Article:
Hello, welcome to Wiktionary, and thank you for your contributions so far. Here are a few good links for newcomers:

  • How to edit a page is a concise list of technical guidelines to the wiki format we use here: how to, for example, make text boldfaced or create hyperlinks. Feel free to practice in the sandbox. If you would like a slower introduction we have a short tutorial.
  • Entry layout explained (ELE) is a detailed policy documenting how Wiktionary pages should be formatted. All entries should conform to this standard, the easiest way to do this is to copy exactly an existing page for a similar word.
  • Our Criteria for inclusion (CFI) define exactly which words Wiktionary is interested in including. There is also a list of things that Wiktionary is not for a higher level overview.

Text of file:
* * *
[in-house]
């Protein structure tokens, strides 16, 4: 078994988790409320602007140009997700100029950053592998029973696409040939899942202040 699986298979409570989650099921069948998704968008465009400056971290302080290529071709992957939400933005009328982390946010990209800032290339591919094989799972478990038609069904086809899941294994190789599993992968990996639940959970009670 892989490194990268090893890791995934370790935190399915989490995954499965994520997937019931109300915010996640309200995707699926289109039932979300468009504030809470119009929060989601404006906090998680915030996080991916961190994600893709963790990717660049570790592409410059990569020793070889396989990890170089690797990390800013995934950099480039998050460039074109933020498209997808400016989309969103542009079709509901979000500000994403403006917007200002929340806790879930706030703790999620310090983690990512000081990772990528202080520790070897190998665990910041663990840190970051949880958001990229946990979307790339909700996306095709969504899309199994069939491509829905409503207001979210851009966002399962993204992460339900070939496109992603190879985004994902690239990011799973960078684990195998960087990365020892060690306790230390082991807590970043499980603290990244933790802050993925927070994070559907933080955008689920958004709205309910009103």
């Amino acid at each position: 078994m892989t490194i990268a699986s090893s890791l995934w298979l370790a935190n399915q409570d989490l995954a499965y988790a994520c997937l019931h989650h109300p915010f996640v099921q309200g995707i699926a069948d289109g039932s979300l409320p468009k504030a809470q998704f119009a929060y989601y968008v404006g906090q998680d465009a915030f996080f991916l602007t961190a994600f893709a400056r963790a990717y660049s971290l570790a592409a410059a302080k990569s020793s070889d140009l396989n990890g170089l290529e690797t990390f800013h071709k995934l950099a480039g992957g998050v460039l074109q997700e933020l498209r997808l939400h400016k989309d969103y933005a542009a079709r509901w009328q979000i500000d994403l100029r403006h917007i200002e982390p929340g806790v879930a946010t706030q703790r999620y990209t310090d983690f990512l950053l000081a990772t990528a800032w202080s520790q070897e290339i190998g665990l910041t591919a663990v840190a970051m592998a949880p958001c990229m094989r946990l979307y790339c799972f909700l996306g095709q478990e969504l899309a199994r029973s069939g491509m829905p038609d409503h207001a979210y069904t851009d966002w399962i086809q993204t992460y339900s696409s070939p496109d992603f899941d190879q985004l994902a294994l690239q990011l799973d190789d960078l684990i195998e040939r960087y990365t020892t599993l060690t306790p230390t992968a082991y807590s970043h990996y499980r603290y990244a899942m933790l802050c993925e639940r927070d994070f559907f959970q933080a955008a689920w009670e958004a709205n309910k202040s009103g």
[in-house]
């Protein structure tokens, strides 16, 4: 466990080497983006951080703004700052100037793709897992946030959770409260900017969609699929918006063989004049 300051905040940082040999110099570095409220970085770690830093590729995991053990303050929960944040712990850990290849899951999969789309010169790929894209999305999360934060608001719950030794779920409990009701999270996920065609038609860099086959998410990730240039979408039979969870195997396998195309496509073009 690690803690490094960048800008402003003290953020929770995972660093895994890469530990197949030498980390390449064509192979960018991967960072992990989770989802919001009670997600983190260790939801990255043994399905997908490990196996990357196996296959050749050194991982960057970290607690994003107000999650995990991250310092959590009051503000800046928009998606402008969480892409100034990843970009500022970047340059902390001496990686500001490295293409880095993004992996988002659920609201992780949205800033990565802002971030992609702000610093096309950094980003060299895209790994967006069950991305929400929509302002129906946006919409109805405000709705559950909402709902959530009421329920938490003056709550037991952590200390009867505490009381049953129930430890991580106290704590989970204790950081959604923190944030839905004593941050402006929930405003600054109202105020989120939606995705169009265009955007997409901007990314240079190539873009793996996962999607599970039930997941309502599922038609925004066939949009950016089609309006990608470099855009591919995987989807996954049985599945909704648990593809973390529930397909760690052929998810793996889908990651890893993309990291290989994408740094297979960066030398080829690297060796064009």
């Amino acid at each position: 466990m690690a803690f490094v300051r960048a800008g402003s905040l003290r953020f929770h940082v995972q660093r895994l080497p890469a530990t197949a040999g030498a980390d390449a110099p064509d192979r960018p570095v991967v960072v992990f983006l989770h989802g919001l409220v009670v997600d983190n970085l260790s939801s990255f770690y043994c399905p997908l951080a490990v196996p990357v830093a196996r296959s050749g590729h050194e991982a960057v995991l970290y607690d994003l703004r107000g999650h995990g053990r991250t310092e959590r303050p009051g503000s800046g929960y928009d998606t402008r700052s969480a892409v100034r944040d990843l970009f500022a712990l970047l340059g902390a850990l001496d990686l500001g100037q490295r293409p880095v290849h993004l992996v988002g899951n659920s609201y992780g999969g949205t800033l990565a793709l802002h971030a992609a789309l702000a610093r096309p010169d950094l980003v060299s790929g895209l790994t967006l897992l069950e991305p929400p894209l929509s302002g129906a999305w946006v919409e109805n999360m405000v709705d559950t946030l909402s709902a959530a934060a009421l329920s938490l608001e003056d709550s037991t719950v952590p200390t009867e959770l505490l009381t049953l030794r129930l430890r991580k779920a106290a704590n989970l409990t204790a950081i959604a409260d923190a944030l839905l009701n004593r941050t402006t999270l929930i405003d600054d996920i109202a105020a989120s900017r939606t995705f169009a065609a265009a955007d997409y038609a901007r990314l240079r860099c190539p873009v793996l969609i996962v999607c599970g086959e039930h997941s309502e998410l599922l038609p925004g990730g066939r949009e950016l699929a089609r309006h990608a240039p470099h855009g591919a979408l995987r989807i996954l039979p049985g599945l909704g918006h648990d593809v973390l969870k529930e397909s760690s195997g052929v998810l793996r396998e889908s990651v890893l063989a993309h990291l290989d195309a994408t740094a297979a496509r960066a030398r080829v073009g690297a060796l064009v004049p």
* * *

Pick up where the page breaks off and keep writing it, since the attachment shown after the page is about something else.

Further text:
• If you already have some experience with editing our sister project Wikipedia, then you may find our guide to Wikipedia users useful.
  • The FAQ aims to answer most of your remaining questions, and there are several help pages that you can browse for more information.
  • We have discussion rooms in which you can ask any question about Wiktionary or its entries, a glossary of our technical jargon, and some hints for dealing with the more common communication issues.

Also, please add a BabelBox to your userpage so we can help you with the languages you'll be working in.

I hope you enjoy editing here and being a Wiktionarian! If you have any questions, bring them to the Wiktionary:Information desk, or ask me on my talk page. If you do so, please sign your posts with four tildes: ~~~~ which automatically produces your username and the current date and time.

Again, welcome! User: PalkiaX50 talk to meh 12:32, 8 August 2012 (UTC)


Indeed, thank you for continuing to add pronunciations! It is a good thing to see. :) User: PalkiaX50 talk to meh 12:32, 8 August 2012 (UTC)